Friday, September 01, 2006

A Window on the World

Back when smoking in restaurants was the norm and not the exception, and restaurants kept matchbooks as a matter of course, we would pick one up as we left for one of two reasons. Either we would have really liked the place and knew we'd not remember it otherwise, particularly if we were traveling, or we'd take the matches because we might need them in the RV.

Once our RV days were over, I gathered all the matchbooks, and loathe to throw them away, I put them in a box. Said box disappeared into a drawer and wasn't retrieved until we remodeled the kitchen 5 years ago. Then it found its way to another drawer. Last year, in need of matches for the patio candles, I reached in and grabbed a few books and never thought one way or the other where they were from.

So when we were entertaining our English in-laws, Chris and Ian, one fine September night last year, and we needed to light the citronella candles to discourage the mosquitoes (a vain attempt to be sure), I tossed a book to Ian. He's more curious than I and questioned my choice. Did I really want to use these? and he tossed them back.

1985. August. We were traveling to DC for the obligatory family tour of the Smithsonian, et al, and one of our stops was to visit friends in Ft. Monmouth, NJ. They had arranged for a babysitter for our collective four sons and had tickets to "Cats" at the Winter Garden. From there, we'd taxi down to the World Trade Center and have dinner at Windows on the World.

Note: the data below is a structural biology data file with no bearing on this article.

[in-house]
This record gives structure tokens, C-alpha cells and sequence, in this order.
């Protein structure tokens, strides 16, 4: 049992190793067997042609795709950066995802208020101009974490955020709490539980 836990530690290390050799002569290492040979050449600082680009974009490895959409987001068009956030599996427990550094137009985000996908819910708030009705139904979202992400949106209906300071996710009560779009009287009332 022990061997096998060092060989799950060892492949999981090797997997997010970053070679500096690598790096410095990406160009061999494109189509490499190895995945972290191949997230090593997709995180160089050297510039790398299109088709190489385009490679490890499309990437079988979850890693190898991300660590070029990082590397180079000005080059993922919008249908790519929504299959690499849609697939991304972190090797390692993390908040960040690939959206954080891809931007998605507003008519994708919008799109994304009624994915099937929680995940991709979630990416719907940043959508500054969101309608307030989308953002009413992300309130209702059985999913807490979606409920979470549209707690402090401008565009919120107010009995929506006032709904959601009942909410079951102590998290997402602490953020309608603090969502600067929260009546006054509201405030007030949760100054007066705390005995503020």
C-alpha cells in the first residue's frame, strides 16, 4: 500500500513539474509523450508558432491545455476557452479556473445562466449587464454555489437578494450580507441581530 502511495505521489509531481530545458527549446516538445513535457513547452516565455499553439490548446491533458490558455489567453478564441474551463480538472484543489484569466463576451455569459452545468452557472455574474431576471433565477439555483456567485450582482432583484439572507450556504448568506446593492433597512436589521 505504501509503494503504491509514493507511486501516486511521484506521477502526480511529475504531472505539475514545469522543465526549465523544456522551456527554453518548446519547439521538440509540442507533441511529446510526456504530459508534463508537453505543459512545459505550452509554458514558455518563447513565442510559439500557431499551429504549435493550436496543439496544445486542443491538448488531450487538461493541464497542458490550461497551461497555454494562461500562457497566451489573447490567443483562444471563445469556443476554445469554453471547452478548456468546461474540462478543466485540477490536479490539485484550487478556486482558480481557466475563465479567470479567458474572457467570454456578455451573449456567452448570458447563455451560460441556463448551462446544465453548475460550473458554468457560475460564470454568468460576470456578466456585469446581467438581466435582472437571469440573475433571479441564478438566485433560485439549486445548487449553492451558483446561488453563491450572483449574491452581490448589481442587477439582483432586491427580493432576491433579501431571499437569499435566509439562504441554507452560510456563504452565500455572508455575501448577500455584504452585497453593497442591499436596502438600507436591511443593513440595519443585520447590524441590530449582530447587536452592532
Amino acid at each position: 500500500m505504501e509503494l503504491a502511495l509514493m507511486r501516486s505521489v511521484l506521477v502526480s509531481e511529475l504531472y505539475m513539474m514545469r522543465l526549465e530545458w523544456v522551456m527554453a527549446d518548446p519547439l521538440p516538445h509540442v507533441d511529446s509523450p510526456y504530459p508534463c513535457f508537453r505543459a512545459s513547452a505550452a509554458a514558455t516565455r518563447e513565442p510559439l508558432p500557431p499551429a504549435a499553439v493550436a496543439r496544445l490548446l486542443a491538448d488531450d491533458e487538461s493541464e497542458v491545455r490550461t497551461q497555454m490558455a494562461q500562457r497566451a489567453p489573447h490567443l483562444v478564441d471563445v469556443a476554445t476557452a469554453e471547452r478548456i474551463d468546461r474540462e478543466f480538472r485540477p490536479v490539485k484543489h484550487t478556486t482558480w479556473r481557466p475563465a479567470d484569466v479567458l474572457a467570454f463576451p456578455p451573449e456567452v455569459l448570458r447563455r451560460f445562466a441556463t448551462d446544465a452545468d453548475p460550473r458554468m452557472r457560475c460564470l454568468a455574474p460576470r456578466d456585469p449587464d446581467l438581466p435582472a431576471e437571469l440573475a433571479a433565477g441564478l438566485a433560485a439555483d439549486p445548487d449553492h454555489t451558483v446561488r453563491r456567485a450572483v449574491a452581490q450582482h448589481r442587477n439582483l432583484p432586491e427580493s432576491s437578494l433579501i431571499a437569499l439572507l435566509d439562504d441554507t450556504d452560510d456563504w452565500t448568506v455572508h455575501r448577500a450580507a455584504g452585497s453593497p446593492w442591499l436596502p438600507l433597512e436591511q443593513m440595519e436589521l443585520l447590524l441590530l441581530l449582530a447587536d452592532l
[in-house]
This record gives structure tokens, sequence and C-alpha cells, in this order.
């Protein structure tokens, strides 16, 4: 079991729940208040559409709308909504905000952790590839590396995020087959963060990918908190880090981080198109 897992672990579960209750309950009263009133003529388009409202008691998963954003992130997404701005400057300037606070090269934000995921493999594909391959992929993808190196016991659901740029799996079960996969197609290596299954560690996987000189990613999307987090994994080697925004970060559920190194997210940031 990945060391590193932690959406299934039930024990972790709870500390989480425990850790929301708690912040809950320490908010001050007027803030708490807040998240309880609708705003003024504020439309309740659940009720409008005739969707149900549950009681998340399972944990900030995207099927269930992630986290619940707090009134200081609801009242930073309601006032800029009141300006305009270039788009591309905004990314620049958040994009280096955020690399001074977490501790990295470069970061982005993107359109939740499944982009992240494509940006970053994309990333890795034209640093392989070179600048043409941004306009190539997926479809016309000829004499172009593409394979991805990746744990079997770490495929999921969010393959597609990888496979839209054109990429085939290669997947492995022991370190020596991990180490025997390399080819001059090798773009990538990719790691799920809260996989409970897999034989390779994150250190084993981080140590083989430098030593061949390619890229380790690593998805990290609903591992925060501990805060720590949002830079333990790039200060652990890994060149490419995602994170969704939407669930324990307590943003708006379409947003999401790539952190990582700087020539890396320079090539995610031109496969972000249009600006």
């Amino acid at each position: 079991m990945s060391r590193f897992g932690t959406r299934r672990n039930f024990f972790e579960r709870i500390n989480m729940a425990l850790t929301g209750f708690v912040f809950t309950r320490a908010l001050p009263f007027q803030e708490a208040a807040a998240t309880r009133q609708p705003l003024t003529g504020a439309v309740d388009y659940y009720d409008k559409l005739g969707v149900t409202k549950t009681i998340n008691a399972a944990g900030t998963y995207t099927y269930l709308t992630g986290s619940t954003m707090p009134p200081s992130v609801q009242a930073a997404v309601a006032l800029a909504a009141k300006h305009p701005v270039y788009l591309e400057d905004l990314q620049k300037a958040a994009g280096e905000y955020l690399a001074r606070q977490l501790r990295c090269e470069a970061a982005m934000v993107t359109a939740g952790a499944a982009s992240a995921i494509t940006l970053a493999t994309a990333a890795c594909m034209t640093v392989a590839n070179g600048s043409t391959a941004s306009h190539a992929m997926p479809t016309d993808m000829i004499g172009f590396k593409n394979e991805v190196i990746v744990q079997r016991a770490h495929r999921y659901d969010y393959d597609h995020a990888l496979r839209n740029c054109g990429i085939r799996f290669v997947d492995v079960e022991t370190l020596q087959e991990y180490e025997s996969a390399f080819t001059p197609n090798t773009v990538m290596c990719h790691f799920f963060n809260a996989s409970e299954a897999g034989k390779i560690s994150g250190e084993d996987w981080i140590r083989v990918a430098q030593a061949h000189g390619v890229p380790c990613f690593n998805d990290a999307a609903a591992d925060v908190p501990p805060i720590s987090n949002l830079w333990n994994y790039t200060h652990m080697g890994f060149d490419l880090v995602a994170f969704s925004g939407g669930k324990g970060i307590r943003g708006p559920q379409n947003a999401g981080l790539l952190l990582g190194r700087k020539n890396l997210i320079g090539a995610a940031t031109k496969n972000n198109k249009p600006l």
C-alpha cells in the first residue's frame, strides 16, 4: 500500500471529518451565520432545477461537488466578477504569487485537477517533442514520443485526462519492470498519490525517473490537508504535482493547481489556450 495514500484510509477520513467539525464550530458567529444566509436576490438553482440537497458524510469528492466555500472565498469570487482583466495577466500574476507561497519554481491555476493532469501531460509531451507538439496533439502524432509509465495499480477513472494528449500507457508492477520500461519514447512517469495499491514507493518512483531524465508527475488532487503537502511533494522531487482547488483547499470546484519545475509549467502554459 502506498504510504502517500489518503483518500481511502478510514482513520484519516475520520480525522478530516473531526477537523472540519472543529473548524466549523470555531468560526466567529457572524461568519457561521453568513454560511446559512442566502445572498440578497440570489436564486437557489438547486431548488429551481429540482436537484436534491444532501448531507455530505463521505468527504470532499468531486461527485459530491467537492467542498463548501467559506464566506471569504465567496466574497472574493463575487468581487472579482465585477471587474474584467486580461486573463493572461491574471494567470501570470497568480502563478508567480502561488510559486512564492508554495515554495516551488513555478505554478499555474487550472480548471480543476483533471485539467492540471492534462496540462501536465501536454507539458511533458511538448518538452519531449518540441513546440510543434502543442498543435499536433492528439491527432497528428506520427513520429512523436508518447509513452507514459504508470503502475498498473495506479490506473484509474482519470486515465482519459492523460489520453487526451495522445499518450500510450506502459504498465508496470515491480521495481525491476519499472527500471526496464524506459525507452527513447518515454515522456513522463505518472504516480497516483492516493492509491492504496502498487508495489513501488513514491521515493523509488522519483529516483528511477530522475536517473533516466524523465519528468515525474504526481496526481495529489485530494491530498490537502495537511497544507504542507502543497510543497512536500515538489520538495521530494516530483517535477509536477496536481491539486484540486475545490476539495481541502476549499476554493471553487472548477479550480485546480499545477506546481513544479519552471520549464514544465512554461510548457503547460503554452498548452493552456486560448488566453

"Cats" was a delight and a much more personal show than when we would eventually see it in Dallas at the State Fair Musical Hall. The Winter Garden was small and intimate--and the cats were very close! I still smile thinking of it.

Riding the elevator up to the restaurant was a bit intimidating, but nothing like the maitre' d who wished to seat us against a back wall in the near-empty restaurant! Our friend gave him a tip "up front" and we got a window table. The Statue of Liberty was undergoing reconstruction so all we could see was scaffolding--but from the top down! I can't remember what we ate, probably steak, but I do know we've always chalked that day up to one of our most perfect ones, the lesson in commerce notwithstanding!

The playbill from "Cats" is gone, as is the ticket stub. The friends are divorced. The RV was sold. But in my hand last year I held the last remaining physical evidence we'd ever been there--and I put it away somewhere safe. I tossed Ian a book of matches I'd bought at Wal-Mart and was glad that every once in a while, it's okay to be a sentimental pack rat.


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